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HQ 089158

August 16, 1991

CLA-2 CO:R:C:F 089158 STB


TARIFF NO.: 8513.10.4000

Mr. Joel K. Simon
Serko & Simon
One World Trade Center
Suite 3371
New York, NY 10048

RE: Pumpkin Lantern

Dear Mr. Simon:

This is in response to your inquiry of April 16, 1991, on behalf of Russ Berrie & Company, Inc., regarding the classification of the "Pumpkin Power" lantern from China. A sample was submitted with your inquiry and is returned to you under separate cover as per your request.


The subject article, identified as item number 17580, is approximately six inches in height. The item resembles a miniature version of an old railroad lantern, except that where a clear glass globe would normally be, there is, instead, a soft, orange colored plastic globe in the shape of a pumpkin with a jack o' lantern face painted on it. The item is battery operated. The bottom of the lantern can be removed so that batteries can be inserted into a battery compartment. When a switch at the base is turned on, a bulb at the base of the pumpkin lights up. Most of the outer section of the item is of plastic construction. There is, however, a metal carrying handle and a metal ring attached to the top of the lantern.


Whether the subject item should be classified as a festive article under heading 9505, Harmonized Tariff Schedule of the United States Annotated (HTSUSA)?

If the merchandise is not classified as a festive article, what is the correct classification?


The General Rules of Interpretation (GRI's) set forth the legal framework in which merchandise is to be classified under the HTSUSA. GRI 1 requires that classification be determined first according to the terms of the headings of the tariff and any relative section or chapter notes and, unless otherwise required, according to the remaining GRI's taken in order.

Heading 9505, HTSUSA, provides, in pertinent part, for "[f]estive, carnival or other entertainment articles." The Explanatory Notes offer guidance in the interpretation of the headings. The Explanatory Note to heading 9505 indicates that the heading covers:

(A) Festive, carnival or other entertainment articles which in view of their intended use are generally made of non-durable material. They include:

(1) Decorations such as festoons, garlands, Chinese lanterns, etc., as well as various decorative articles made of paper, metal foil, glass fibre, etc., for Christmas trees (e.g., tinsel, stars, icicles), artificial snow, coloured balls, bells, lanterns, etc. Cake and other decorations (e.g., animals, flags) which are traditionally associated with a particular festival are also classified here.

Articles classifiable in heading 9505, HTSUSA, tend to have no function other than decoration.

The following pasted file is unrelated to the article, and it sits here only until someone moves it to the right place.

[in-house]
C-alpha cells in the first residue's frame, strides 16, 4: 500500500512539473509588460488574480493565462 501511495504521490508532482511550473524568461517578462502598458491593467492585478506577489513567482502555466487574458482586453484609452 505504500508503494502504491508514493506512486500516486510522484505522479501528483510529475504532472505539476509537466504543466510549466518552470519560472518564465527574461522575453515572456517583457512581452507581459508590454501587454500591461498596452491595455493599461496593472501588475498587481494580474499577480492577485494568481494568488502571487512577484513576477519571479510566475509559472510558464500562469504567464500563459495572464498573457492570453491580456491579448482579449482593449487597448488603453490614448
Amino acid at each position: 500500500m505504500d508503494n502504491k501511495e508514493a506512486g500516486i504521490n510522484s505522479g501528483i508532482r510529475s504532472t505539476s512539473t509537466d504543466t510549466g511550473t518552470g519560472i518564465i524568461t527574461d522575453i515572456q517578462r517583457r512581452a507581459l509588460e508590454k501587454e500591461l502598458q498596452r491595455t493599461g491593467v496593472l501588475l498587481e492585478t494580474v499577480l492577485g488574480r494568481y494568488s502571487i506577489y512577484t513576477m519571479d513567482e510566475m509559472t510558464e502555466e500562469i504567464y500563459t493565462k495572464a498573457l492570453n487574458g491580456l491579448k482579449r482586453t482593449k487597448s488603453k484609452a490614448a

The Explanatory Note mentions "lanterns" as an example of festive articles but seems to be speaking in terms of Christmas ornaments and is definitely speaking in terms of decorative lanterns. Heading 9505, HTSUSA, is generally regarded as a use provision. Additional U.S. Rule of Interpretation 1(a) states that:

1. In the absence of special language or context which otherwise requires:

(a) a tariff classification controlled by use (other than actual use) is to be determined in accordance with the use in the United States at, or immediately prior to, the date of importation, of goods of that class or kind, to which the imported goods belong, and the controlling use is the principal use.

Although the instant merchandise displays a Halloween motif, it is basically a portable lamp or lantern. Portable lanterns, as a class or kind of merchandise are not specifically holiday related. They are sold year-round in a wide variety of motifs. The principal use of such merchandise is not to serve as decorative festive articles, but rather to fulfill the utilitarian function of providing light for various purposes.

This particular lantern provides light for people, primarily children, to walk with at night. The design of the article, i.e., the metal handle and the metal ring, demonstrates that the lantern is intended to either be carried by an individual, worn by an individual, or hung, even if just temporarily, at a fixed place. Hanging this item could be awkward and would require a string or wire to be tied between two points. While no information has been provided regarding the marketing of this particular item, which can provide a hint as to the expected or intended use, there is evidence in catalogs and stores illustrating the marketing of similar merchandise. For example, in one catalog we noted that a company is advertising a lantern identical in most respects to the subject item. The only difference is that rather than having a soft plastic jack o' lantern, the pictured item possesses a glass bulb with a jack o' lantern painted on the glass. This article is advertised as a "See-curity Lantern" with a 360 degree "safety light." You state in your inquiry that the light from your lantern will be faint and will not be sufficient to provide light for "reading, walking or any other function." We conclude, however, that even assuming arguendo that the light is not sufficient to enable the holder to see at night, it will provide light that will allow others to see the holder and thus provide "safety" and "security" to the user of the light.

The correct classification for the subject article is in heading 8513, HTSUSA, the provision for portable electric lamps designed to function by their own source of energy.


The lantern known as the "Pumpkin Power" lantern is properly classified in subheading 8513.10.4000, HTSUSA, the provision for portable electric lamps designed to function by their own source
of energy (for example, dry batteries, storage batteries, magnetos), other than lighting equipment of heading 8512; parts thereof, lamps, other. The applicable duty rate is 6.9% ad valorem.


John Durant, Director

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